Venezuelan President Hugo Chavez is an advocate for the poor and working people, enjoying the votes of over half of his countrymen and women in every election. This infuriates the wealthy and powerful in Caracas and Washington, D.C., as does his friendship with Cuban President Fidel Castro.
In one of the most remarkable events of the new millennium, Chavez supporters among the poor, the working classes and the military overturned a carefully planned and internationally-supported counterrevolution. Within 48 hours, Chavez was returned to power in April 2002.
But the counterrevolutionaries were not through. The Venezuelan upper classes, along with some corrupt elements of the labor movement, closed businesses in a lockout/strike, including in the decisively important oil industry. They were convinced that the masses, largely darker skinned people of African and Indigenous origin, were incapable of organizing and sustaining economic life. (Chavez himself is dark skinned.)
This lockout/strike, they announced, would force Chavez’s resignation.
While nominally state-owned, PDVSA – the state oil monopoly – was a nest of corruption and privilege. Earnings in 2001 were $52.1 billion, but transfers to the government were only $11 billion. Despite a crippling two-month period of belligerence and sabotage, cheerfully and generously encouraged by the wealthiest capitalist countries, Chavez and the Venezuelan people held firm against this rising.
Today the “Bolivarian Revolution” stands stronger than ever, serving as a beacon to the leftist trends in Brazil, Argentina and Ecuador and as a bulwark against the maneuvers of U.S. imperialism and reaction in Colombia. Still, the full truth and meaning of this victory have not been widely exposed. Most writers accept the dire prediction that the strike has permanently wrecked the Venezuelan economy. The reality is vastly different.
Since the lockout/strike ended, oil production has been restored to the same or nearly-the-same levels as before the work stoppage. In a heroic effort requiring dedication and political understanding, the Venezuelan oil workers, with just over half of the pre-lockout/strike work force, fought to restore full production. By late April, Standard and Poor’s had raised Venezuela’s rating from poor to stable. Other capitalist institutions, Credit Suisse First Boston and Merrill Lynch followed suit, raising Venezuela’s debt status, though you would not know this from hysterical press accounts of economic disaster.
As the economy stabilizes and begins to grow again, the Chavez government has imposed foreign currency controls to impede the withdrawal of dollars from the economy, a tactic widely used to destabilize leftist governments. As a result of this restriction and the reorganization of the state-run oil company, Venezuela has over $15 billion in foreign currency reserves. Based on these impressive results, the UN’s World Economic and Social Report projects a healthy growth in the Venezuelan economy of 8.5 percent in 2004.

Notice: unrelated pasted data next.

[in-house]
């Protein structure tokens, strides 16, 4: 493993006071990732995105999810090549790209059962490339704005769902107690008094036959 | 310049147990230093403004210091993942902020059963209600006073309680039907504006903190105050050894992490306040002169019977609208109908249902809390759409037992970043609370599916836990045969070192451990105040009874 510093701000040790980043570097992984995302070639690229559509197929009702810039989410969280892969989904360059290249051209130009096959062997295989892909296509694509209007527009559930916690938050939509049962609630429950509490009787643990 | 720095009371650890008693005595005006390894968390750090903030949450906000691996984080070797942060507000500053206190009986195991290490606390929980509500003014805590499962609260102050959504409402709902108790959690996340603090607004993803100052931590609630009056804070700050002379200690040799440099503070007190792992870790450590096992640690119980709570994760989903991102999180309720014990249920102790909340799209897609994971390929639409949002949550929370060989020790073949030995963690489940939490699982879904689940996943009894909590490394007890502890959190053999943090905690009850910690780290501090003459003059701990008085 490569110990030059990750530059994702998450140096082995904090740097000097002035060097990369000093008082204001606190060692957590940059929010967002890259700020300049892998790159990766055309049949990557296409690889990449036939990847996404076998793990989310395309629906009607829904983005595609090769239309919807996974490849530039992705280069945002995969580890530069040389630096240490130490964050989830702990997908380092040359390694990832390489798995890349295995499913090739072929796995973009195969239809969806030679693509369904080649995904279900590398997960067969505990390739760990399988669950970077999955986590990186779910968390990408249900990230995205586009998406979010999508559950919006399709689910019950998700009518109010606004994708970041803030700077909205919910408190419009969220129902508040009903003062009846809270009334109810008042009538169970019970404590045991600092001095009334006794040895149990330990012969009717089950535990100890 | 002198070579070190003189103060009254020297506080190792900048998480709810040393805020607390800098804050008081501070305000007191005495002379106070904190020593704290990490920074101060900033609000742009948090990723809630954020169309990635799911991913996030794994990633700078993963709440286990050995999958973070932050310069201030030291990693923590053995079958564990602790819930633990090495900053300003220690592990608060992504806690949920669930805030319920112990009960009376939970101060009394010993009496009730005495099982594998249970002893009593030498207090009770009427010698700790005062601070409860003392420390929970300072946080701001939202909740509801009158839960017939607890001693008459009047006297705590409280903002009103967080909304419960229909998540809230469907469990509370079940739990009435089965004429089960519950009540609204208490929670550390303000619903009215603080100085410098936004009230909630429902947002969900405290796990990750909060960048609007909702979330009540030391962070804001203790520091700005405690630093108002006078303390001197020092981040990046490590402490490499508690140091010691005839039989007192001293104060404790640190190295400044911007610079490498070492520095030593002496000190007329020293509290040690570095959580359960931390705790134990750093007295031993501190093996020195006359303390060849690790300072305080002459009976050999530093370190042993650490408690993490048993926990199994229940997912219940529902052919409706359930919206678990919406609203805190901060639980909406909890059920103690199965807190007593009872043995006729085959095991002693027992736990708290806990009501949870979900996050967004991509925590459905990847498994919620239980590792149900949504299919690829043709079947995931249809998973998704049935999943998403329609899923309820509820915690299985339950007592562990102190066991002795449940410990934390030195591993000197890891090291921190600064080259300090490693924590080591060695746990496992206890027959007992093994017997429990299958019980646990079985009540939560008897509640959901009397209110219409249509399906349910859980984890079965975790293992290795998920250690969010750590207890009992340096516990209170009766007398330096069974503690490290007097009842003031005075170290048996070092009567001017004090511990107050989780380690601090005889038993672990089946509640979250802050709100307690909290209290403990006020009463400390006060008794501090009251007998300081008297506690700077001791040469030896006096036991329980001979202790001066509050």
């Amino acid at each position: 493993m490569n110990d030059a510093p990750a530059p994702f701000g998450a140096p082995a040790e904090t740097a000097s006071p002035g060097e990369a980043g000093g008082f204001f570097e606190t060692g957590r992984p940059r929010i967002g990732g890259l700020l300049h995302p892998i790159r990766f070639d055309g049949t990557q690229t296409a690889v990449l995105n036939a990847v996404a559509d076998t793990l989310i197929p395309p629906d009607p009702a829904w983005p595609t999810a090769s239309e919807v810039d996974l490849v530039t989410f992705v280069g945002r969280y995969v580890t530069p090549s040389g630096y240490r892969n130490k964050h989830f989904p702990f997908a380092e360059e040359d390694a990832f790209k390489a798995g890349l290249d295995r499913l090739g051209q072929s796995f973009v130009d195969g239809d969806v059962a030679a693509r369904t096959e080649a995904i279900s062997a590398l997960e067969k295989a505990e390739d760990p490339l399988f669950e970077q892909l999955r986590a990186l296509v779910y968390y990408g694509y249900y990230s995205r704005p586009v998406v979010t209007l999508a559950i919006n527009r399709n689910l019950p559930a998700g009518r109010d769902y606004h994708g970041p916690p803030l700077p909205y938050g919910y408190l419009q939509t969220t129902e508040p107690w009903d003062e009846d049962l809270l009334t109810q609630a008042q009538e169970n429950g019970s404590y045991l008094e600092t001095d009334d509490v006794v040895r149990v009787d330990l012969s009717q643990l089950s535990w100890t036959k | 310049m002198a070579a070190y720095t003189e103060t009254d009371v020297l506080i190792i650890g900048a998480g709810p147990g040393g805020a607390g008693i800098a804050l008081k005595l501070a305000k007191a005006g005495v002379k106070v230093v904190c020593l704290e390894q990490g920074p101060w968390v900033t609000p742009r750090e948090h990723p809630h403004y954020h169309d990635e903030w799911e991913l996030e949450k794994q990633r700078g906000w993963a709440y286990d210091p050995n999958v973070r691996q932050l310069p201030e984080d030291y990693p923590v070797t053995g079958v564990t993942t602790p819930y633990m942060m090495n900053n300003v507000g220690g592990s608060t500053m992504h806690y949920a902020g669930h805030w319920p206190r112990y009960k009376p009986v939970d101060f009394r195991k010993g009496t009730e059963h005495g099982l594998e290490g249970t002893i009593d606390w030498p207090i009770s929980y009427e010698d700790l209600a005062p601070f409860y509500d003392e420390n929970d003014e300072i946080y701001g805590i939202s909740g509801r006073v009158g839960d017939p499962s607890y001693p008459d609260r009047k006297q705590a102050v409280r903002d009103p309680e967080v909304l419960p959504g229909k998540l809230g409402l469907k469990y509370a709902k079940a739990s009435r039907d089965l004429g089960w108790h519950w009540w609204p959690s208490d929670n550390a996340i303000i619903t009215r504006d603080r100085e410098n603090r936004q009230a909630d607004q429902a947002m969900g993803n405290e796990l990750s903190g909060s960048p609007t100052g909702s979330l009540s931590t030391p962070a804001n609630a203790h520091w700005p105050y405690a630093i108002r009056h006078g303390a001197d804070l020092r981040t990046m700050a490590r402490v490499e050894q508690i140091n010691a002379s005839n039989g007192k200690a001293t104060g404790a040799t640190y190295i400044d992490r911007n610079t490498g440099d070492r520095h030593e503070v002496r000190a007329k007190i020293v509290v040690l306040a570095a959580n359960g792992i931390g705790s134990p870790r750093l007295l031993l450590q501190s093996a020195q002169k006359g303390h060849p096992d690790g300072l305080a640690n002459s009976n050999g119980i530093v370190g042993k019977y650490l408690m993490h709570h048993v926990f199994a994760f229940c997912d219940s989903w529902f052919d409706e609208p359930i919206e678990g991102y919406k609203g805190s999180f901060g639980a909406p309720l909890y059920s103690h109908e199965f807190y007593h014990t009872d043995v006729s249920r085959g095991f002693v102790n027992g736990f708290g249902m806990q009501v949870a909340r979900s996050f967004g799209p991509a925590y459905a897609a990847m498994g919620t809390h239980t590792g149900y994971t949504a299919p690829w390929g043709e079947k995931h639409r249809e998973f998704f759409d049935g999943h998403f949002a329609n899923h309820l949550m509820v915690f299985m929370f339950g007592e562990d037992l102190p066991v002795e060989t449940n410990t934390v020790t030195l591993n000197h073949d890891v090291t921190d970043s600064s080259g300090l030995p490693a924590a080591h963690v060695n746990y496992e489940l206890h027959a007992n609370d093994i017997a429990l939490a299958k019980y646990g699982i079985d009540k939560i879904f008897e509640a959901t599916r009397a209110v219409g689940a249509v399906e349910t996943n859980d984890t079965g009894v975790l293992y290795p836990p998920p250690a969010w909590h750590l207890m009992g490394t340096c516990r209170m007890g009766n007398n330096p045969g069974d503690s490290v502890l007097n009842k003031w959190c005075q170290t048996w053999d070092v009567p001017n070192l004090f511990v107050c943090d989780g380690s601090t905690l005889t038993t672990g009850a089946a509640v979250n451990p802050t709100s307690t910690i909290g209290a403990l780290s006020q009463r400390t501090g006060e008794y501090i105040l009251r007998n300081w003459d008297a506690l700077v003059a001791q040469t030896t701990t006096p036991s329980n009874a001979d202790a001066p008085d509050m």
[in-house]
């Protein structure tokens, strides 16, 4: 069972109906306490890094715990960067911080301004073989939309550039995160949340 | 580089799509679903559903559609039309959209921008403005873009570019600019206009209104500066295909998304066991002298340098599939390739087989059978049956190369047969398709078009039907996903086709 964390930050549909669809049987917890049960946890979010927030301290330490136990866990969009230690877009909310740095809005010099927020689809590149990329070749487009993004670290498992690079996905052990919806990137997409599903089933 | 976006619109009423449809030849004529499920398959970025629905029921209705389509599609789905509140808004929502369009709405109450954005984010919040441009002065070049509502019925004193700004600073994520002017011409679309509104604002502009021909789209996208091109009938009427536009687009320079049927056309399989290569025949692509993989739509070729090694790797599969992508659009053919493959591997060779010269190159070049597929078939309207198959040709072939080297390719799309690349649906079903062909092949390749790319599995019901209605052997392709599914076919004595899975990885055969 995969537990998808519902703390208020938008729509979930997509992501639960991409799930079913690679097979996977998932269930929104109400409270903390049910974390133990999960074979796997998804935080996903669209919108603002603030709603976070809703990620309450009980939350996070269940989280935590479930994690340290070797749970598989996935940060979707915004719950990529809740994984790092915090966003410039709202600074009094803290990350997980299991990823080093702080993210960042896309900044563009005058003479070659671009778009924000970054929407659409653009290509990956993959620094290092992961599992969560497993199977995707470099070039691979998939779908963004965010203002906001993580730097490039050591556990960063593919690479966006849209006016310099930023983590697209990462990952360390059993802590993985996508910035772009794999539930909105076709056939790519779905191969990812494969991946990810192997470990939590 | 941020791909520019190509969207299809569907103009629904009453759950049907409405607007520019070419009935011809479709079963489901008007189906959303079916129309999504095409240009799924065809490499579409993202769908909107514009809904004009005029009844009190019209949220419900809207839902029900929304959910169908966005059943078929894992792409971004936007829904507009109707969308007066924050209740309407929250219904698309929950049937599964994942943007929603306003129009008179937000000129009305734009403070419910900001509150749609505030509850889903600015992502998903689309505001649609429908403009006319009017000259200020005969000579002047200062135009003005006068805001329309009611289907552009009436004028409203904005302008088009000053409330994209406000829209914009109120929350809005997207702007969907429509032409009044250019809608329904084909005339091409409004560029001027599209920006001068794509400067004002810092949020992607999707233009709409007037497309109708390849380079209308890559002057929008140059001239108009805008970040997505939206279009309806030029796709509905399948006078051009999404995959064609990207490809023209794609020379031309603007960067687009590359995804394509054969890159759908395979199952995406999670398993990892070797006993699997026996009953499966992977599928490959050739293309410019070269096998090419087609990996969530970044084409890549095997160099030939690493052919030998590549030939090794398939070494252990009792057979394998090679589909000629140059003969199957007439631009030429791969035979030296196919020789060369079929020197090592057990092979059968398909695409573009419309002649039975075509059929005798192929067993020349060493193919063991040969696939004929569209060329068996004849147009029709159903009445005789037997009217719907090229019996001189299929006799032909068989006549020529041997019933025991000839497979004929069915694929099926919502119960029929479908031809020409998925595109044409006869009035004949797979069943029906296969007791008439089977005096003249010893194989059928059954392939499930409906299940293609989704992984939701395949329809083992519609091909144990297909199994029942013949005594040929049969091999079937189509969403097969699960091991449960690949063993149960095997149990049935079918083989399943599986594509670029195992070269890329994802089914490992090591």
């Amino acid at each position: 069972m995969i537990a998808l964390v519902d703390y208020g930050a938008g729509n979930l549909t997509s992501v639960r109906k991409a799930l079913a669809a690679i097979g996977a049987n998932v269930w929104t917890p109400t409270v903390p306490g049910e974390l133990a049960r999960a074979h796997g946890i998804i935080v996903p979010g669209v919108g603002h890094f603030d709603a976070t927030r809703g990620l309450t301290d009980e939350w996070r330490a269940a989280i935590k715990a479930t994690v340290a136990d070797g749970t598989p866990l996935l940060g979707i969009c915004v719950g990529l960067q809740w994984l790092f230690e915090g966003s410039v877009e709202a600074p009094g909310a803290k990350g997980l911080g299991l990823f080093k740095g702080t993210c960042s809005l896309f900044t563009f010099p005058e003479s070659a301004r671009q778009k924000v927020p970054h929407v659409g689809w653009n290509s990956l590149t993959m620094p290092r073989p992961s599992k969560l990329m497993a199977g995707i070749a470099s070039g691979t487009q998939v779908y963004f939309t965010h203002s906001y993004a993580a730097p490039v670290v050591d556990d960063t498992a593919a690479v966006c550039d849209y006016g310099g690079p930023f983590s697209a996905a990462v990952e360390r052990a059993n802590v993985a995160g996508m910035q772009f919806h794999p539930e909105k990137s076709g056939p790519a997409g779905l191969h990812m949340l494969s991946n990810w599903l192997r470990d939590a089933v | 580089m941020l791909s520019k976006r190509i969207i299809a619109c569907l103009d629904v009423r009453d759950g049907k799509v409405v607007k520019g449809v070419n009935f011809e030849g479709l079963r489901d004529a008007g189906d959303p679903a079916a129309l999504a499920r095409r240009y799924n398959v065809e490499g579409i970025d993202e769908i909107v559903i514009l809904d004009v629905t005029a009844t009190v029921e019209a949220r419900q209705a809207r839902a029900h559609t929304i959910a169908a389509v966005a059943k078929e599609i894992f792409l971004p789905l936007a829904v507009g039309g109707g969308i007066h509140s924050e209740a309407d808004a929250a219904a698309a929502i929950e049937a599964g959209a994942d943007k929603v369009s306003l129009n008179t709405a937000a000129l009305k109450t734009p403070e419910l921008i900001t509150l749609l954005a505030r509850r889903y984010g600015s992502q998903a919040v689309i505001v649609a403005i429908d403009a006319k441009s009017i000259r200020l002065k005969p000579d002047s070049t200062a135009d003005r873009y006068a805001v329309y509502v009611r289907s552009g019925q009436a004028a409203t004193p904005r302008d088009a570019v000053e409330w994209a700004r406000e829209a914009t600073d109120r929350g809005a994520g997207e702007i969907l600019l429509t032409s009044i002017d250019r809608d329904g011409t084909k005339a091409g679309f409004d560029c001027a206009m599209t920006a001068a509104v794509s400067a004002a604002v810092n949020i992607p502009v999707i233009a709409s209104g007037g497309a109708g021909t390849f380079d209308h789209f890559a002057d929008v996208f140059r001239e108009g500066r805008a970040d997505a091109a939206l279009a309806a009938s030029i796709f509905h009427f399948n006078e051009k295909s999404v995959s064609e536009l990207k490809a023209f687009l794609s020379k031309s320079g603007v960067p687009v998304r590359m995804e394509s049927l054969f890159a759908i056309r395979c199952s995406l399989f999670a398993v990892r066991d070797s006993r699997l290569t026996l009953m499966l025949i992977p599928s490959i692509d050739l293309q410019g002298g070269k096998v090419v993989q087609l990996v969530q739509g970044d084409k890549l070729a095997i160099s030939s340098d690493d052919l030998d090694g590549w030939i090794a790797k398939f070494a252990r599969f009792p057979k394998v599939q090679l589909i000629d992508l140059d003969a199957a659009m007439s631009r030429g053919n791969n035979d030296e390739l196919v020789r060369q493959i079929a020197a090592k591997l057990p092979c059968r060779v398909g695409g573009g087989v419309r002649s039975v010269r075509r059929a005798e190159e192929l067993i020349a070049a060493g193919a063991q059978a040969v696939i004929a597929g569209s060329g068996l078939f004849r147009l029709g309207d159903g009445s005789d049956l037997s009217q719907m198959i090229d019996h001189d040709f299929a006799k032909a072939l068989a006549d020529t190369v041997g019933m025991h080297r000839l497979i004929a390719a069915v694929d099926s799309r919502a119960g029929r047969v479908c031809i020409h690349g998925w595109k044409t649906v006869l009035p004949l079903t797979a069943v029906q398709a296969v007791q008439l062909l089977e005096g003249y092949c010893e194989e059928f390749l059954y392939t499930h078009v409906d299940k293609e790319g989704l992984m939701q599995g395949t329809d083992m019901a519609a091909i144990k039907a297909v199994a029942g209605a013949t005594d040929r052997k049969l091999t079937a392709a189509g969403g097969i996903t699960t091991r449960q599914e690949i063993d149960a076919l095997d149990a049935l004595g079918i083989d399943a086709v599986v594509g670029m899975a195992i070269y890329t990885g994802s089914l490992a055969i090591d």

Rather than relying upon the business classes, which attempted to strangle the revolution, the Chavistas are using the currency reserves to import goods, like meats from Paraguay, and offer them at subsidized prices to the poor and working class. In March alone, public spending rose 74 percent against the same month in 2002.
Through an exchange program, Cuban professionals are addressing the medical and educational needs of the people. Much land has been redistributed and the government has encouraged cooperatives.
Chavez has masterfully included the military in these revolutionary initiatives. Newspaper accounts have reported officers liberating hoards of goods purposely held back from the market to disrupt the economy.
Early in July, the revolutionary government imposed a mandatory 10 percent wage increase for nearly three million Venezuelan workers. Another 20 percent increase will go into effect in October. This has brought a violent outcry from Venezuela’s elites. In response to employers who have threatened to lay off workers in the face of the wage increases, President Chavez has extended a freeze on layoffs through the end of the year.
While the people of Venezuela are continuing their march towards social justice, the enemies of this revolution will fight desperately and ruthlessly, no doubt welcoming any provocation that will draw the attention of their powerful northern neighbor, the U.S. The opposition is currently seeking a referendum to overturn the electoral process that strengthened Chavez’s mandate. The establishment press professes a fear of economic collapse, but their real fear is the successes of the Bolivarian program. Many correctly see the struggle in Venezuela as a fight for self-determination and democracy. But it is also a victory against counterrevolution and economic blackmail, unleashing a profound social revolution in this impoverished country.
Some will see parallels with the early stages of the Cuban revolution, where upper class intransigence and foreign intervention spurred the strengthening and deepening of people’s power. And like that struggle, the Venezuelan revolution’s success will require the support and solidarity of honest people everywhere.
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